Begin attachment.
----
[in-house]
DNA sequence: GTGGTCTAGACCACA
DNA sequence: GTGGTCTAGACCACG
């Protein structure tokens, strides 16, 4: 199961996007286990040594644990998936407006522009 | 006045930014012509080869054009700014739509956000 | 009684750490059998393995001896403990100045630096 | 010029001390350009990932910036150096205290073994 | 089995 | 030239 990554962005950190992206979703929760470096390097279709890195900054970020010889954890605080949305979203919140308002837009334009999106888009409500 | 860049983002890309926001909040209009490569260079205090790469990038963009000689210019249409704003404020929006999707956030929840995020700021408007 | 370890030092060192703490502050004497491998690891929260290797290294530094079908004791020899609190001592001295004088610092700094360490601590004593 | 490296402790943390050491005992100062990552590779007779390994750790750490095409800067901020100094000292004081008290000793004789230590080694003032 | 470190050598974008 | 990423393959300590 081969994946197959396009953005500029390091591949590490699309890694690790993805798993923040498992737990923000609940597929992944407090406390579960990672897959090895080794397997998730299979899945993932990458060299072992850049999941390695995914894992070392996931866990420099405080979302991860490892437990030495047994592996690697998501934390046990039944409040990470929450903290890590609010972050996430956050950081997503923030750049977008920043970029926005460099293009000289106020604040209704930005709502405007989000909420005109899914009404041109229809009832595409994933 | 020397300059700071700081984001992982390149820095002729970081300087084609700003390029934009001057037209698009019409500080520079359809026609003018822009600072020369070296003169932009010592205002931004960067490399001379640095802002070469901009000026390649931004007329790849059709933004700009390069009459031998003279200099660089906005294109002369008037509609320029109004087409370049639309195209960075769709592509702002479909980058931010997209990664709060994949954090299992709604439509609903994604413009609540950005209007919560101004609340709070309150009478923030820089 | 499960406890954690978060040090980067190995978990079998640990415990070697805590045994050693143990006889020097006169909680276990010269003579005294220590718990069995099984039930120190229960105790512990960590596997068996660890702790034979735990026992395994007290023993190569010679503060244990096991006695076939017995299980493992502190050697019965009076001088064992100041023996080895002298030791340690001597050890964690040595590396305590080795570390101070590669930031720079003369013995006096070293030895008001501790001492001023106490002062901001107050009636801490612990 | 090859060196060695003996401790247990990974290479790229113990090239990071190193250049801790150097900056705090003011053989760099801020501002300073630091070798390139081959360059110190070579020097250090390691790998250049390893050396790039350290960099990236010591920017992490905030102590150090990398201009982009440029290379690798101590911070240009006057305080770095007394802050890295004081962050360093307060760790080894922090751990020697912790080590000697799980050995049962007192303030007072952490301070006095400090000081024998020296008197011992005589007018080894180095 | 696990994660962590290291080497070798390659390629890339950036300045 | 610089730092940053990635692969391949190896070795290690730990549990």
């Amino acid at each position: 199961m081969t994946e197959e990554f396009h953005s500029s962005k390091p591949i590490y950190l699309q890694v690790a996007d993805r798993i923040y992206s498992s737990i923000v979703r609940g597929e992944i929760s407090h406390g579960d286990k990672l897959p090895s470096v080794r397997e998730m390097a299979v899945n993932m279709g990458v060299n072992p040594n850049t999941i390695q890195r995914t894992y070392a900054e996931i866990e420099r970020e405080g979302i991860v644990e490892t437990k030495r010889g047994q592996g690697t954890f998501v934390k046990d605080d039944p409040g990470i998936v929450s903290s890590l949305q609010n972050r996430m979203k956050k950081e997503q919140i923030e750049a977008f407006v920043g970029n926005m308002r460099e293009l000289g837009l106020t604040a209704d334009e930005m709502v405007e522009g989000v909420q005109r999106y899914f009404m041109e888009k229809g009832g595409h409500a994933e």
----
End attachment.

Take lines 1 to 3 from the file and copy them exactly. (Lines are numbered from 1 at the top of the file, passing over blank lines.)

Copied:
[in-house]
DNA sequence: GTGGTCTAGACCACA
DNA sequence: GTGGTCTAGACCACG